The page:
Hil Meijer has been a lecturer at the UT since 2007. Within MIRA, he researches how to understand clinical signals, especially concerning epilepsy. He has always been a member of the Department of Applied Analysis and lectured Ordinary Differential Equations. When designing module 6, Hil considers whether he is to stick to the existing subject or to the topic for his module 6. He chooses the latter, with success!
Dynamics of the human body
Hil indicates that he wants a project on a topic that the students can easily imagine and in which they can apply ordinary differential equations. He has therefore ended up modelling the dynamics of the human body, which - not entirely by accident – is the subject his research covers. "It has taken me a while to get my way", quips Hil. However, the module is just right; the other subjects of Numerical Mathematics and Systems Theory fit in well. "You can see the human body as an inverted pendulum. Therefore, a model quite quickly involves a differential equation. It is unstable, so you have to adjust it. If you want to simulate this, you need numerical mathematics. Without fellow lecturers Bernard Geurts and Gjerrit Meinsma and guest lectures by Herman van der Kooij and Geert Folkertsma, this module cannot succeed."
Students had to choose the topic of their project themselves, which they found exciting. "Of course the students sighed that they had never modelled before, or that they found it annoying that it was not known what the answer should be." Hil threw them into the deep end, but did give them the confidence that they could do this. "Getting cold feet is part of this; it happens to you too as a researcher."
The final projects are, for example, about walking on a tightrope or walking patterns. One group has been able to model that you walk more slowly when your muscles are stiffer due to muscle pain or age. "That sounds like a truism, but try to model that." Yes, Hil is certainly proud of his students. Pointing to a number of research posters made by students: "They have really done a good job." Laughing, he adds: "I was secretly hoping for rehabilitation technology-related research. It is not quite that yet... Well, you should always have something to dream about for the years to come."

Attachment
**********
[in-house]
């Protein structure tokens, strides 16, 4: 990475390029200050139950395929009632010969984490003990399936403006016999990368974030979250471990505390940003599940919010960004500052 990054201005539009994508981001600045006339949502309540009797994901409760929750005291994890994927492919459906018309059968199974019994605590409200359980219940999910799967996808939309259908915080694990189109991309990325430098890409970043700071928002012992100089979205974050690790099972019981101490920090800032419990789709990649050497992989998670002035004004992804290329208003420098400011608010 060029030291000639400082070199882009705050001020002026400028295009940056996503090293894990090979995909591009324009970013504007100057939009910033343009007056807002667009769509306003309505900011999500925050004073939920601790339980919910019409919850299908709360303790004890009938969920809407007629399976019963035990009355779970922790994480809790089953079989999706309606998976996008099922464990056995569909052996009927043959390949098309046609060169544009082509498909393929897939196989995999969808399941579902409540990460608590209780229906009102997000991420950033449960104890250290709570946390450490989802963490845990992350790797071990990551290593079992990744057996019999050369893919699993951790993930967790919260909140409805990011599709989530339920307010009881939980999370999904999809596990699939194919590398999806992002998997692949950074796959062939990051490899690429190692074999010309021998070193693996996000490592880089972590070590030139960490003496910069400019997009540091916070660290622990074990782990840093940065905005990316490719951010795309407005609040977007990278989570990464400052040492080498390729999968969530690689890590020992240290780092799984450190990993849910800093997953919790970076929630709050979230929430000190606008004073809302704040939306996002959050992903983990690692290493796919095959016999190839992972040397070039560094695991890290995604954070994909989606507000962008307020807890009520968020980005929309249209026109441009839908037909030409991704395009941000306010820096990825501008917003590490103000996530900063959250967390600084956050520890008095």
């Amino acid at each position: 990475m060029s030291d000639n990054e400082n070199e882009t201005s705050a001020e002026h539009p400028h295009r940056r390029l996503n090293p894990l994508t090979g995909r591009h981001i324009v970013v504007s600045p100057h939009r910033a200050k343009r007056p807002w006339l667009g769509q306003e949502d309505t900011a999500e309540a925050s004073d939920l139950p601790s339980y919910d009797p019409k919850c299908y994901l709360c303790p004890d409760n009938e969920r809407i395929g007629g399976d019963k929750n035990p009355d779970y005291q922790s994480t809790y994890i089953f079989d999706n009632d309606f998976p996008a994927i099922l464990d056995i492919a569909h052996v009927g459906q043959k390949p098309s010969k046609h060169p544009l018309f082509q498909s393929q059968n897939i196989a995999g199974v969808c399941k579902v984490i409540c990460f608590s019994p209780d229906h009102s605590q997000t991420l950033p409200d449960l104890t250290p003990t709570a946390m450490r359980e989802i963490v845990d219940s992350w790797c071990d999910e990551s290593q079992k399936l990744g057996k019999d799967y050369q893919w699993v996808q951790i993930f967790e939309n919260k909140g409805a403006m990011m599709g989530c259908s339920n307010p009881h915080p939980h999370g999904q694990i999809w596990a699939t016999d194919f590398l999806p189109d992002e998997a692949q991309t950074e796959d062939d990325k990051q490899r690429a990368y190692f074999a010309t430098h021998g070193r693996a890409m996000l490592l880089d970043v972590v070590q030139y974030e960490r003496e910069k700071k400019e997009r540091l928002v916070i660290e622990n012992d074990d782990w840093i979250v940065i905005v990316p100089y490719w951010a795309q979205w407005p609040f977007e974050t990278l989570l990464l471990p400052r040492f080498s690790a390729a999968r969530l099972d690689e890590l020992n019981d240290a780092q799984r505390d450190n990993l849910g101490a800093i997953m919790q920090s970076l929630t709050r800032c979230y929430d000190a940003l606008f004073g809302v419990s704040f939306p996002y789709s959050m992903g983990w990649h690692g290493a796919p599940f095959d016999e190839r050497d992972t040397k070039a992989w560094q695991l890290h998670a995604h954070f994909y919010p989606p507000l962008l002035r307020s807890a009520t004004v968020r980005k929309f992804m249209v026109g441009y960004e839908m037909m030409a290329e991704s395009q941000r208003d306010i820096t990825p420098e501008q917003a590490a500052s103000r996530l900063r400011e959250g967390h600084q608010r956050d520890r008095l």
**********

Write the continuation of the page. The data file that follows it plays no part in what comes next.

Peace and quiet
The students are very satisfied with this module. The formula for success is ‘the peace and quiet’. "There is no running from deadline to deadline, but only two comprehensive tests covering all the material up until then." Based on his experience with the BMT pilot, Hil has deliberately opted for few tests and few mandatory meetings. His experience is that students really get to work on their own. If they know they have to complete something and there is nothing else on the timetable, they take the initiative to sit down together. You do not have to do everything for them."
The subjects mainly focus on ability, but mathematics is also about understanding. Hil’s team of lecturers have a selected topics method for this: the Sum of the Week. Students are invited to stand in front of the blackboard to work out a sum. If you do well, you get a bonus point. " I am playing with the idea of doing this in the form of an essay next year. Students are then able to explain one aspect of the project. This way, you immediately have an individual test opportunity within the project, and the relationship between the theory and the project is even stronger.”
Hil would like to make the project part even bigger in the future, so that he does not have to give as many lectures. "Because as a lecturer, I should not have to show what I can do. Students can also read the book." Nevertheless, for the time being, he is not going to make any adjustments. Being a coordinator is extremely labour intensive. It is a nice module, but until October Hil does not want to hear any more about it...